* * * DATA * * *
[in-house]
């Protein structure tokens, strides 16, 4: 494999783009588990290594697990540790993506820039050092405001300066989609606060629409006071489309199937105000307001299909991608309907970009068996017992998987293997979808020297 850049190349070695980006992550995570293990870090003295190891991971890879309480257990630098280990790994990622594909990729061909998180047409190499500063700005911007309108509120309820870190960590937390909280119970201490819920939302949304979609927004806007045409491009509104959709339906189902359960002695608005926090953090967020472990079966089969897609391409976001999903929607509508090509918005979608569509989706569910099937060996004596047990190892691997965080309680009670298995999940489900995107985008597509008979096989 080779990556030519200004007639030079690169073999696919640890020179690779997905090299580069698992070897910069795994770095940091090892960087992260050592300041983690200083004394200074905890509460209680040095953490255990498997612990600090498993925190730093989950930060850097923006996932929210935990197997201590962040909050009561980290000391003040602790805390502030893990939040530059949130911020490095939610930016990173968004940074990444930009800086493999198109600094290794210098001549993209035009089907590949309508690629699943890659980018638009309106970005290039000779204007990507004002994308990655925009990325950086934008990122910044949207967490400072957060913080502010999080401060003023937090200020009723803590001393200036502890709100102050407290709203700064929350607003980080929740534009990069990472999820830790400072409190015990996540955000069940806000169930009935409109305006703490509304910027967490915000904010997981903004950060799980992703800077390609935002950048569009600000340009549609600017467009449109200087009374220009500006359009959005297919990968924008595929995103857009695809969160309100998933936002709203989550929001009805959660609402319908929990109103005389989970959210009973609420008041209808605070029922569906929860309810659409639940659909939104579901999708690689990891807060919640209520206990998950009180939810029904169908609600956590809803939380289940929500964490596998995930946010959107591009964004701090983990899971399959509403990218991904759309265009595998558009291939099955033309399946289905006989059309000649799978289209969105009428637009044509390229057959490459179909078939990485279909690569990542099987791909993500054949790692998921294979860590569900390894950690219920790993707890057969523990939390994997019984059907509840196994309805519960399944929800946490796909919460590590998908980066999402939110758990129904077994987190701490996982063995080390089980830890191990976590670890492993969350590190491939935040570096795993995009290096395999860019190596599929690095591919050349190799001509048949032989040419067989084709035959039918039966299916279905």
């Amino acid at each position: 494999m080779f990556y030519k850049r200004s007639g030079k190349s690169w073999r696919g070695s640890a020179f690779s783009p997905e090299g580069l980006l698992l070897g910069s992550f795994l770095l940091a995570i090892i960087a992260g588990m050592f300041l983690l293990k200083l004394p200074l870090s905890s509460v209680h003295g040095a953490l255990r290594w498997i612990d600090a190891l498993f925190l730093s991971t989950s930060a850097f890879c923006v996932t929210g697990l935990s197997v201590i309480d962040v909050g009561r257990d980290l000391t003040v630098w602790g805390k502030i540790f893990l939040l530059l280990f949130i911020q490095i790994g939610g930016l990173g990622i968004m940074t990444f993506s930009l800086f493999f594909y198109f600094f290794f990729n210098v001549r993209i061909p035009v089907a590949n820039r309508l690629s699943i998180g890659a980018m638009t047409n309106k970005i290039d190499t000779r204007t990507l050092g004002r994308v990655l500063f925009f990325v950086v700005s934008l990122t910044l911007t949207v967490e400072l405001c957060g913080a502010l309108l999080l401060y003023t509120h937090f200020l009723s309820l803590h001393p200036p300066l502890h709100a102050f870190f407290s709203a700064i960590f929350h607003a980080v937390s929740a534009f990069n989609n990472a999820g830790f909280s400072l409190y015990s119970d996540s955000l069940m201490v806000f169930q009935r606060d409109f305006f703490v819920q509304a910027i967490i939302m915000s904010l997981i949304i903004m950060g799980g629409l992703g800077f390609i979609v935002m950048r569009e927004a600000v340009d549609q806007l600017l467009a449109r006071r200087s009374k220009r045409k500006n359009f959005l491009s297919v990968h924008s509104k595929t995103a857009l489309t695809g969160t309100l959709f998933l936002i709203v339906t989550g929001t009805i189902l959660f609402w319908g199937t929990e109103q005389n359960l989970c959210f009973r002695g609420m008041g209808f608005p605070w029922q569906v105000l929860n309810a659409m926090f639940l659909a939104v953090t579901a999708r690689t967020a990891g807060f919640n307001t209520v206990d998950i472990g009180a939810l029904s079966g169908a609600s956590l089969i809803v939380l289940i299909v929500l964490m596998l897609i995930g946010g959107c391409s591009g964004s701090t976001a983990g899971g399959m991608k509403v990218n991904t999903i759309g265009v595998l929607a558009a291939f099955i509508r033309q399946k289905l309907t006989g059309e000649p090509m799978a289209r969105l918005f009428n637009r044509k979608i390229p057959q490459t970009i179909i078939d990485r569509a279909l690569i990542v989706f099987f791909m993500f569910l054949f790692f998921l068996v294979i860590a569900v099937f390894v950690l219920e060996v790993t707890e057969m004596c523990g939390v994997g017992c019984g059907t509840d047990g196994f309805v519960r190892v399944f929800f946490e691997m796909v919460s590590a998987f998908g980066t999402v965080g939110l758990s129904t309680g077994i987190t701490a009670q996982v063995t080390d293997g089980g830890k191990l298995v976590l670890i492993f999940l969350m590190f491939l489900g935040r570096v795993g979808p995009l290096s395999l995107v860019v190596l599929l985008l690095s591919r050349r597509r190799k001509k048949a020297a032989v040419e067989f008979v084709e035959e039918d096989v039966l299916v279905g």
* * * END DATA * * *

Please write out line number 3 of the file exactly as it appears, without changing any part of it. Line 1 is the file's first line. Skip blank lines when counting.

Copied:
């Amino acid at each position: 494999m080779f990556y030519k850049r200004s007639g030079k190349s690169w073999r696919g070695s640890a020179f690779s783009p997905e090299g580069l980006l698992l070897g910069s992550f795994l770095l940091a995570i090892i960087a992260g588990m050592f300041l983690l293990k200083l004394p200074l870090s905890s509460v209680h003295g040095a953490l255990r290594w498997i612990d600090a190891l498993f925190l730093s991971t989950s930060a850097f890879c923006v996932t929210g697990l935990s197997v201590i309480d962040v909050g009561r257990d980290l000391t003040v630098w602790g805390k502030i540790f893990l939040l530059l280990f949130i911020q490095i790994g939610g930016l990173g990622i968004m940074t990444f993506s930009l800086f493999f594909y198109f600094f290794f990729n210098v001549r993209i061909p035009v089907a590949n820039r309508l690629s699943i998180g890659a980018m638009t047409n309106k970005i290039d190499t000779r204007t990507l050092g004002r994308v990655l500063f925009f990325v950086v700005s934008l990122t910044l911007t949207v967490e400072l405001c957060g913080a502010l309108l999080l401060y003023t509120h937090f200020l009723s309820l803590h001393p200036p300066l502890h709100a102050f870190f407290s709203a700064i960590f929350h607003a980080v937390s929740a534009f990069n989609n990472a999820g830790f909280s400072l409190y015990s119970d996540s955000l069940m201490v806000f169930q009935r606060d409109f305006f703490v819920q509304a910027i967490i939302m915000s904010l997981i949304i903004m950060g799980g629409l992703g800077f390609i979609v935002m950048r569009e927004a600000v340009d549609q806007l600017l467009a449109r006071r200087s009374k220009r045409k500006n359009f959005l491009s297919v990968h924008s509104k595929t995103a857009l489309t695809g969160t309100l959709f998933l936002i709203v339906t989550g929001t009805i189902l959660f609402w319908g199937t929990e109103q005389n359960l989970c959210f009973r002695g609420m008041g209808f608005p605070w029922q569906v105000l929860n309810a659409m926090f639940l659909a939104v953090t579901a999708r690689t967020a990891g807060f919640n307001t209520v206990d998950i472990g009180a939810l029904s079966g169908a609600s956590l089969i809803v939380l289940i299909v929500l964490m596998l897609i995930g946010g959107c391409s591009g964004s701090t976001a983990g899971g399959m991608k509403v990218n991904t999903i759309g265009v595998l929607a558009a291939f099955i509508r033309q399946k289905l309907t006989g059309e000649p090509m799978a289209r969105l918005f009428n637009r044509k979608i390229p057959q490459t970009i179909i078939d990485r569509a279909l690569i990542v989706f099987f791909m993500f569910l054949f790692f998921l068996v294979i860590a569900v099937f390894v950690l219920e060996v790993t707890e057969m004596c523990g939390v994997g017992c019984g059907t509840d047990g196994f309805v519960r190892v399944f929800f946490e691997m796909v919460s590590a998987f998908g980066t999402v965080g939110l758990s129904t309680g077994i987190t701490a009670q996982v063995t080390d293997g089980g830890k191990l298995v976590l670890i492993f999940l969350m590190f491939l489900g935040r570096v795993g979808p995009l290096s395999l995107v860019v190596l599929l985008l690095s591919r050349r597509r190799k001509k048949a020297a032989v040419e067989f008979v084709e035959e039918d096989v039966l299916v279905g």